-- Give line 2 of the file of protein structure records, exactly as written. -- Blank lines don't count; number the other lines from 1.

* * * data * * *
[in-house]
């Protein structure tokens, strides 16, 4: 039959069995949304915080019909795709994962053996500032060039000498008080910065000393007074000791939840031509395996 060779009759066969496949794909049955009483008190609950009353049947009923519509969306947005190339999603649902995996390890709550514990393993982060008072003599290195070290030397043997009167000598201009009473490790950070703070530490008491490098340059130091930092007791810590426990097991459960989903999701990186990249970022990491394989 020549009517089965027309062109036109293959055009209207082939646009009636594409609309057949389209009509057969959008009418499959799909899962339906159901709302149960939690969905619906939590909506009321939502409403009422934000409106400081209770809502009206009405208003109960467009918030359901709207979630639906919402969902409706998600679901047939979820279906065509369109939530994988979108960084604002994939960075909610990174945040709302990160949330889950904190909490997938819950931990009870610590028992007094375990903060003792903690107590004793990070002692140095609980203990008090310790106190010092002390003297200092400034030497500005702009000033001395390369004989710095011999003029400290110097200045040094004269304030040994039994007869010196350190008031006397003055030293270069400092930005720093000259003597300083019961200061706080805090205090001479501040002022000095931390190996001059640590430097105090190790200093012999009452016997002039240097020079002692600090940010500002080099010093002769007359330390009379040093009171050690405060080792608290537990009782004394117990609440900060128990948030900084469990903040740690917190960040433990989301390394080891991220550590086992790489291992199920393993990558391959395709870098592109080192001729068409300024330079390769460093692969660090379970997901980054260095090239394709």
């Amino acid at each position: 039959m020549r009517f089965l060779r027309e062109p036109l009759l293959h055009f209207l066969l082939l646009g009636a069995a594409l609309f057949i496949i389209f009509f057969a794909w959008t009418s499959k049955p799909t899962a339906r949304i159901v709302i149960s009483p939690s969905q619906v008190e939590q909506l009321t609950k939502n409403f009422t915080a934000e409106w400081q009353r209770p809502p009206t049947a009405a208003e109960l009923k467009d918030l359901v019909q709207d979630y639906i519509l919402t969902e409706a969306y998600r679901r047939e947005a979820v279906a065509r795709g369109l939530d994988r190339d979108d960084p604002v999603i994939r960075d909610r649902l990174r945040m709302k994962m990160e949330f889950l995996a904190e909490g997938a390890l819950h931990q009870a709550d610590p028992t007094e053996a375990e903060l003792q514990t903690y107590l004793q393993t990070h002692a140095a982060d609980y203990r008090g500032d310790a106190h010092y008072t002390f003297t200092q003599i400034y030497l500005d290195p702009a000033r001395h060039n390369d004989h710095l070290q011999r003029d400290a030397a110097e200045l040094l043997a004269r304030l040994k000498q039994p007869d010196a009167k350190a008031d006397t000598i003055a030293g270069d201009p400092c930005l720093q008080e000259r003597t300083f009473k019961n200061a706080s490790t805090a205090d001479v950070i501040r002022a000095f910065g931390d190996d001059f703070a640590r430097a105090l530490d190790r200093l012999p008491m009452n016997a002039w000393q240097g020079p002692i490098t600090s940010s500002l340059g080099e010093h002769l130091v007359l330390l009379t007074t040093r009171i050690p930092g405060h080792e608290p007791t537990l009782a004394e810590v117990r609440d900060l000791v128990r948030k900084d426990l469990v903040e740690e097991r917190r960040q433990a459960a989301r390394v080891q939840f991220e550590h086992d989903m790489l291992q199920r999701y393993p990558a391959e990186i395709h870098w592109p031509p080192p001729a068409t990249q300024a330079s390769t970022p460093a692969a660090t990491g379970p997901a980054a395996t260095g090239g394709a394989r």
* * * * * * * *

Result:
């Protein structure tokens, strides 16, 4: 039959069995949304915080019909795709994962053996500032060039000498008080910065000393007074000791939840031509395996 060779009759066969496949794909049955009483008190609950009353049947009923519509969306947005190339999603649902995996390890709550514990393993982060008072003599290195070290030397043997009167000598201009009473490790950070703070530490008491490098340059130091930092007791810590426990097991459960989903999701990186990249970022990491394989 020549009517089965027309062109036109293959055009209207082939646009009636594409609309057949389209009509057969959008009418499959799909899962339906159901709302149960939690969905619906939590909506009321939502409403009422934000409106400081209770809502009206009405208003109960467009918030359901709207979630639906919402969902409706998600679901047939979820279906065509369109939530994988979108960084604002994939960075909610990174945040709302990160949330889950904190909490997938819950931990009870610590028992007094375990903060003792903690107590004793990070002692140095609980203990008090310790106190010092002390003297200092400034030497500005702009000033001395390369004989710095011999003029400290110097200045040094004269304030040994039994007869010196350190008031006397003055030293270069400092930005720093000259003597300083019961200061706080805090205090001479501040002022000095931390190996001059640590430097105090190790200093012999009452016997002039240097020079002692600090940010500002080099010093002769007359330390009379040093009171050690405060080792608290537990009782004394117990609440900060128990948030900084469990903040740690917190960040433990989301390394080891991220550590086992790489291992199920393993990558391959395709870098592109080192001729068409300024330079390769460093692969660090379970997901980054260095090239394709």